Effective health communication in fighting the COVID-19 pandemic

Published on May 13 2020 – There are many uncertainties in the COVID-19 pandemic crisis, but health  communication is a key factor in fighting this crisis. An international team of health communication and behavioral scientists provides advice on how to communicate effectively and promote behavioral change and maintanance. The advice of UvA communication scientists Julia van Weert and Robin Tschötschel and international colleagues was published as an editorial in the May issue of Patient Education & Counseling.

Effective communication

Uncertainty about Covid-19 and its spread is an obvious challenge for health communicators who need to provide information about this. The way from uncertainty to panic or not following advice can be short. Van Weert and colleagues highlight four elements that play an important role in communicating effectively to the public:

  1. Be open and honest about what is known and what is unknown and stick to the facts as much as possible, although these facts are constantly evolving as we learn by doing. Because things change quickly, it’s important to acknowledge the temporality of ‘facts’ and to be clear that when recommendations change, this is based on new, previously unknown, evidence.
  2. Keep information consistent and specific. Even if we acknowledge that there is much we don’t know, it is important not to get stuck in vagueness. Beyond keeping the message consistent and specific, also keep the number of spokespersons consistent and limited.
  3. Demonstrate the ability to make decisions in this situation characterized by uncertainty, with confidence and honesty.
  4. Acknowledge emotions and be empathetic by showing concern and the impact on personal lives and not by being aloof or too factual.

Promote behavioral change

However, knowing is not the same as doing. This gap between intention and behavior has been well-documented. Van Weert and colleagues therefore also give four recommendations with regard to behavioral change:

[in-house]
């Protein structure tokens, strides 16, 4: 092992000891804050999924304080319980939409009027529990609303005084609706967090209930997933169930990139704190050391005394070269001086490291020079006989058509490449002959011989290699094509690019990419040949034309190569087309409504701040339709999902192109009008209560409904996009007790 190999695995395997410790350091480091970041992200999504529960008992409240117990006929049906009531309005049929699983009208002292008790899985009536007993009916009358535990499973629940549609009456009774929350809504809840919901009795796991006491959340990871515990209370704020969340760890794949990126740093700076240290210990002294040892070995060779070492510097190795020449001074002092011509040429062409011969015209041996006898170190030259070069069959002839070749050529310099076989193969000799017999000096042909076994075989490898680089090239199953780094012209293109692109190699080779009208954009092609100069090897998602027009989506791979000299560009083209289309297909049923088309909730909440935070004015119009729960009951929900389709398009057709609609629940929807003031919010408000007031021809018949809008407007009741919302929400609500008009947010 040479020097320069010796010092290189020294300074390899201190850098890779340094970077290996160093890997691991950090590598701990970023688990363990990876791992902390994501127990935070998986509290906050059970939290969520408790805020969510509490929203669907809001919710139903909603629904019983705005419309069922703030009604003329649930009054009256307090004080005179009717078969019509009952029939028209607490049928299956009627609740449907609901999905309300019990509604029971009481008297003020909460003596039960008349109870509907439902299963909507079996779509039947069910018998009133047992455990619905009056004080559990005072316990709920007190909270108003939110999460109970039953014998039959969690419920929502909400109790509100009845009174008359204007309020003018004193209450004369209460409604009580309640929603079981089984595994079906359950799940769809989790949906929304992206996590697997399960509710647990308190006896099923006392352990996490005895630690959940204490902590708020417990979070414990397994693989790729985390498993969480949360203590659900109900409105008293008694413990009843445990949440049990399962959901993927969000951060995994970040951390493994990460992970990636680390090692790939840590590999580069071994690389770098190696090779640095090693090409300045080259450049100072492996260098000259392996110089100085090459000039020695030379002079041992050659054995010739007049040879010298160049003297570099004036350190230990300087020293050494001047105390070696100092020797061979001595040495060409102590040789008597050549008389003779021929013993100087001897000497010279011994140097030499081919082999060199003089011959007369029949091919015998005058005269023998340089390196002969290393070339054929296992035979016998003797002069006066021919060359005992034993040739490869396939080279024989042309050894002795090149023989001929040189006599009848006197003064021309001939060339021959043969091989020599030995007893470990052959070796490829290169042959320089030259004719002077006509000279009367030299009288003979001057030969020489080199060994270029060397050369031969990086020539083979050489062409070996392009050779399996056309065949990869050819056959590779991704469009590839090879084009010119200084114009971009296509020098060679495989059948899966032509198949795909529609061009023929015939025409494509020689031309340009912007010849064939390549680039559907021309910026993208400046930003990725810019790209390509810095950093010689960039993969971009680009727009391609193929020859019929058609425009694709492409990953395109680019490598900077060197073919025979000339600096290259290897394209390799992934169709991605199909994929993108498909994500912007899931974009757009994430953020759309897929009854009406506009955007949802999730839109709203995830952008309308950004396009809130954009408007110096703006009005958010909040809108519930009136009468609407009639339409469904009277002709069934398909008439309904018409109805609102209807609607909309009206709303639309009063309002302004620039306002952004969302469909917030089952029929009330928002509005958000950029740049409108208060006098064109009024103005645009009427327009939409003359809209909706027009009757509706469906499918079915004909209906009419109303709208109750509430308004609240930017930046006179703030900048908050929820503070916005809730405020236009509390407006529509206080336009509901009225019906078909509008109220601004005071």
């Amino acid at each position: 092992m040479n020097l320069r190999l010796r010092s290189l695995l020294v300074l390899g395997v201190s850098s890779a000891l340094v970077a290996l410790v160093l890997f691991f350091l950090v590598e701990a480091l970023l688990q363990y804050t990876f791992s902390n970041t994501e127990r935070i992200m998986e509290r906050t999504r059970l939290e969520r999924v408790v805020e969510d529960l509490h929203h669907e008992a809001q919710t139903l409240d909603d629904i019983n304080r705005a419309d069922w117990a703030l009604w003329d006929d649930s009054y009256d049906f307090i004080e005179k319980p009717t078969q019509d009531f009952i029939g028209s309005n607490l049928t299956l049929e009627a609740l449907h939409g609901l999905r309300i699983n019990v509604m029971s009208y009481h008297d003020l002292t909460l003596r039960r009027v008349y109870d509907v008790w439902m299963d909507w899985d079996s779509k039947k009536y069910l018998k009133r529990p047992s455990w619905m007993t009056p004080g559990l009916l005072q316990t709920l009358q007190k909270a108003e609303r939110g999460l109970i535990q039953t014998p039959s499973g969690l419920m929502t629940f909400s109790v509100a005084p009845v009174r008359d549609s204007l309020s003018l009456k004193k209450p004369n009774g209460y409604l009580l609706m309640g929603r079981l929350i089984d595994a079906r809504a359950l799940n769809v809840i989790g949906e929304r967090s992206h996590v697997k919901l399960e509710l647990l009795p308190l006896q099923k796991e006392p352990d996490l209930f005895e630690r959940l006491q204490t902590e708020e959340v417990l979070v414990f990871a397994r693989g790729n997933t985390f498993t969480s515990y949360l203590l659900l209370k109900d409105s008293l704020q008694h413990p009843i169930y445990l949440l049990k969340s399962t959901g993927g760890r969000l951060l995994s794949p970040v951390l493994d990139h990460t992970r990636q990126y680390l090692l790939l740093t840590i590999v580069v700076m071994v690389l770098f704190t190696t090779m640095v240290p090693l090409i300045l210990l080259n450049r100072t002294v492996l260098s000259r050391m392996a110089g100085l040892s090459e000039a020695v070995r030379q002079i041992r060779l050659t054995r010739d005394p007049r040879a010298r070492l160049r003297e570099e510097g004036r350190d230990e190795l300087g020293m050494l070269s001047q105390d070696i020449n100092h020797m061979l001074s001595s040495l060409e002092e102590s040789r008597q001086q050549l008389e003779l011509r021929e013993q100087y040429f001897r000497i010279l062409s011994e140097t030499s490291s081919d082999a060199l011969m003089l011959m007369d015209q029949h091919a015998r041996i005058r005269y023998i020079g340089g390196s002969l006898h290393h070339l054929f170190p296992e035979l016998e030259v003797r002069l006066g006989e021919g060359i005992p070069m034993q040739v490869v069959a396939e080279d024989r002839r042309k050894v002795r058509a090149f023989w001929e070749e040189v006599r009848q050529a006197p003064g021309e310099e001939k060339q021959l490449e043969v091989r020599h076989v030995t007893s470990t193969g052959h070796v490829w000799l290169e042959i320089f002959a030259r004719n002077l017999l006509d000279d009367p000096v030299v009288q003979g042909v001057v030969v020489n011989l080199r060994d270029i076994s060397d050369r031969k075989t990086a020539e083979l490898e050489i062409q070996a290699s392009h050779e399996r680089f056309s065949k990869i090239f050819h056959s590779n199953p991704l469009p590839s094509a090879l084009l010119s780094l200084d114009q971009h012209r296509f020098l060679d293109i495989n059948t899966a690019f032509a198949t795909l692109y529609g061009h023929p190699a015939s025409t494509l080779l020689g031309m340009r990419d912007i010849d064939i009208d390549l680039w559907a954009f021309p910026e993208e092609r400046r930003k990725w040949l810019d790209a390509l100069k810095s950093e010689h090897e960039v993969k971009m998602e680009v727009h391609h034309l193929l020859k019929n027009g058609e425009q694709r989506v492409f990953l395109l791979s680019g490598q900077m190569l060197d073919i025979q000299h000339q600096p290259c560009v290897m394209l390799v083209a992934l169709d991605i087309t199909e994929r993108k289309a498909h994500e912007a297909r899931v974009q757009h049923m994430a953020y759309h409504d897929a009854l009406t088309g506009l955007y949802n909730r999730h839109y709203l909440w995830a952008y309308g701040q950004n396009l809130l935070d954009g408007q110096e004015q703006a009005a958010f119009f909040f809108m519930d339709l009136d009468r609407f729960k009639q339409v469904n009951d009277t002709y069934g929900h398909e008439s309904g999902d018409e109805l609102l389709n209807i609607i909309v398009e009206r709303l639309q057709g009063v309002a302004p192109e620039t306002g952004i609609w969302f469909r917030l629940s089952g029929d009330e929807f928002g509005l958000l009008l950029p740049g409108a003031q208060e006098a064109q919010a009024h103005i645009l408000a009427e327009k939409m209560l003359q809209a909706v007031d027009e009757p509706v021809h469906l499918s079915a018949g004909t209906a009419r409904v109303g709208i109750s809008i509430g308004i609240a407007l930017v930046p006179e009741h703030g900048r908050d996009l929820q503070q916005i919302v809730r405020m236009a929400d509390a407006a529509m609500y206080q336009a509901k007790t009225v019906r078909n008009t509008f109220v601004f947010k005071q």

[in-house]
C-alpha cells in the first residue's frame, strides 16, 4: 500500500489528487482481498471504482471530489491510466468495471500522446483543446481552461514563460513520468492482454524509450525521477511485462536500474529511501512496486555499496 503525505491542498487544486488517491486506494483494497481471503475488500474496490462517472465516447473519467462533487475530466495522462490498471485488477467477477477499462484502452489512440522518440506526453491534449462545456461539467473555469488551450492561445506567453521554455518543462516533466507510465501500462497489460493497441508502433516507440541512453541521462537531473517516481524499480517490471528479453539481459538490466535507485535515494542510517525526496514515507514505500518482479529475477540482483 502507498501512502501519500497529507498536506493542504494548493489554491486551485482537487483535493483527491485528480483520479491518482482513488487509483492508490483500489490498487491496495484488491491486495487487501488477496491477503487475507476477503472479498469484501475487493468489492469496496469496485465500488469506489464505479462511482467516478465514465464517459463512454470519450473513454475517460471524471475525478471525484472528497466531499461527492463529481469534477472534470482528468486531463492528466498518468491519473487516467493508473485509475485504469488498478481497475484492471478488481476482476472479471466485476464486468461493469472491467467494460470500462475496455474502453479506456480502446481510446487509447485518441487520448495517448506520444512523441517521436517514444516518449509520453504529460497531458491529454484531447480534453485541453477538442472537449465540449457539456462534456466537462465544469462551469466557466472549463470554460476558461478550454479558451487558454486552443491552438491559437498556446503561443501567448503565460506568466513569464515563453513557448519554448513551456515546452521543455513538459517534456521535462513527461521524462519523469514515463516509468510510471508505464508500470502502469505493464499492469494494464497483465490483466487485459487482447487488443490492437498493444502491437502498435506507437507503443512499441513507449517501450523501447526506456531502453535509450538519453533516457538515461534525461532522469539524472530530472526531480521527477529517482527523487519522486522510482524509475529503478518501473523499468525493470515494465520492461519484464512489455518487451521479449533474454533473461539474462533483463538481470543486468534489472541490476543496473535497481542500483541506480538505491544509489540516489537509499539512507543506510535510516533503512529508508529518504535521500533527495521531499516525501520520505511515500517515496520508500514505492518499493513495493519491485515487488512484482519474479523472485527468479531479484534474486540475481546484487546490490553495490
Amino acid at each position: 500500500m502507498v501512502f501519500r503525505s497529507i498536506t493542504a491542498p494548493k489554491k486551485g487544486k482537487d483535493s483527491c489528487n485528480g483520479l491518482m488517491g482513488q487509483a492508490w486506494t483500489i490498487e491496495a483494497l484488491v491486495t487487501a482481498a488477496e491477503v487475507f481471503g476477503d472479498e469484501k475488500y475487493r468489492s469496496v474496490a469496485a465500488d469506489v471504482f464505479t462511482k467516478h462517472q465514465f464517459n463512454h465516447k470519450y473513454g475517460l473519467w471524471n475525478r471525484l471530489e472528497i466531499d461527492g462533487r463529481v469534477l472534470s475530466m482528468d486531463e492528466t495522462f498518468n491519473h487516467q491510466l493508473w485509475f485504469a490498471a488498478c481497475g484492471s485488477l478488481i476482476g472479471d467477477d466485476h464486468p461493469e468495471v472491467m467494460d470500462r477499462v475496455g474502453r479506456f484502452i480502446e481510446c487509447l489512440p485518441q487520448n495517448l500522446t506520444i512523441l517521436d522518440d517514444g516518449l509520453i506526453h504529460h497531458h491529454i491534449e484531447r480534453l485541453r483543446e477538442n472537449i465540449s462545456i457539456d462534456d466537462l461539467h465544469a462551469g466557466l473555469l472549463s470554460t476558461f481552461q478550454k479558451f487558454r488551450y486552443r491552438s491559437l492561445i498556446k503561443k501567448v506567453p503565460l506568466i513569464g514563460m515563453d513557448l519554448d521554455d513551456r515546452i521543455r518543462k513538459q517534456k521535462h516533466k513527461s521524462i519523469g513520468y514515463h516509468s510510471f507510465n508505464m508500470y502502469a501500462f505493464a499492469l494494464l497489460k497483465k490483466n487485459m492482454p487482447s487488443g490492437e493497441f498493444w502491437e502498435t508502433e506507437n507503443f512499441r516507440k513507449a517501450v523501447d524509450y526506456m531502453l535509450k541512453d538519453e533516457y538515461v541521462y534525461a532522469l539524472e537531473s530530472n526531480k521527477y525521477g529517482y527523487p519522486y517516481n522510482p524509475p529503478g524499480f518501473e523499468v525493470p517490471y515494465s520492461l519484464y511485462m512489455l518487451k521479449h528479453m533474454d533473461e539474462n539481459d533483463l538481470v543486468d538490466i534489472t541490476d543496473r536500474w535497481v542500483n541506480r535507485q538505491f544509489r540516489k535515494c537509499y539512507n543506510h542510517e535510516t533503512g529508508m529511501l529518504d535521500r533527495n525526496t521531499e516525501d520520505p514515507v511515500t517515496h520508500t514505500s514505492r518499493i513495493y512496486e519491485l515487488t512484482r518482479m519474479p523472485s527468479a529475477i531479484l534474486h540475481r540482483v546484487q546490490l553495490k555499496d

1. Create a mental model about how contamination works and how it can be prevented. The better inner picture you have of how the virus is spreading, the better you understand and remember how its route to transmission may be blocked and what behaviors can help prevent infection.
  2. Behavioral change requires not only verbal recommendations, but also actual interventions in the environment that facilitate the new behavior and even legislation. It is also important not only to say “Don’t”, but rather to suggest alternative behavior and make the behavior easy, for instance by building it into existing routines. Demonstrations on TV by role models of an easy, alternative behavior, for instance for shaking hands, will increase self-efficacy, which is an important determinant of behavior.
  3. We as citizens are now more isolated than ever, and an appeal to collective action and a “we-are-in-it-together-in” mindset is therefore very important.
  4. Maintaining long-term behavioral change — including washing hands, keeping social distance, sneezing into your elbow, and not touching your face — is essential the longer the crisis lasts. To maintain behavior, individuals must be repetitive in performing the desired behaviors and confident in their ability to overcome obstacles.

Van Weert and colleagues conclude that a situation like this requires a broad, interdisciplinary response from the research community and that effective health communication is a key factor in combating the Covid-19 pandemic. As a member of the Scientific Advisory Board of the RIVM Corona Behavioral Unit, van Weert also actively contributes to this.

Read the editorial in Patient Education and Counseling here

Finset, A., Bosworth, H., Butow, P., Gulbrandsen, P., Hulsman, R.L., Pieterse, A.H., Streeet, R., Tschoetschel R., & Van Weert, J. (2020). Effective health communication – a key factor in fighting the COVID-19 pandemic [editorial]. Patient Education and Counseling, 103 (5), 873–876. Doi: 10.1016 / j.pec.2020.03.027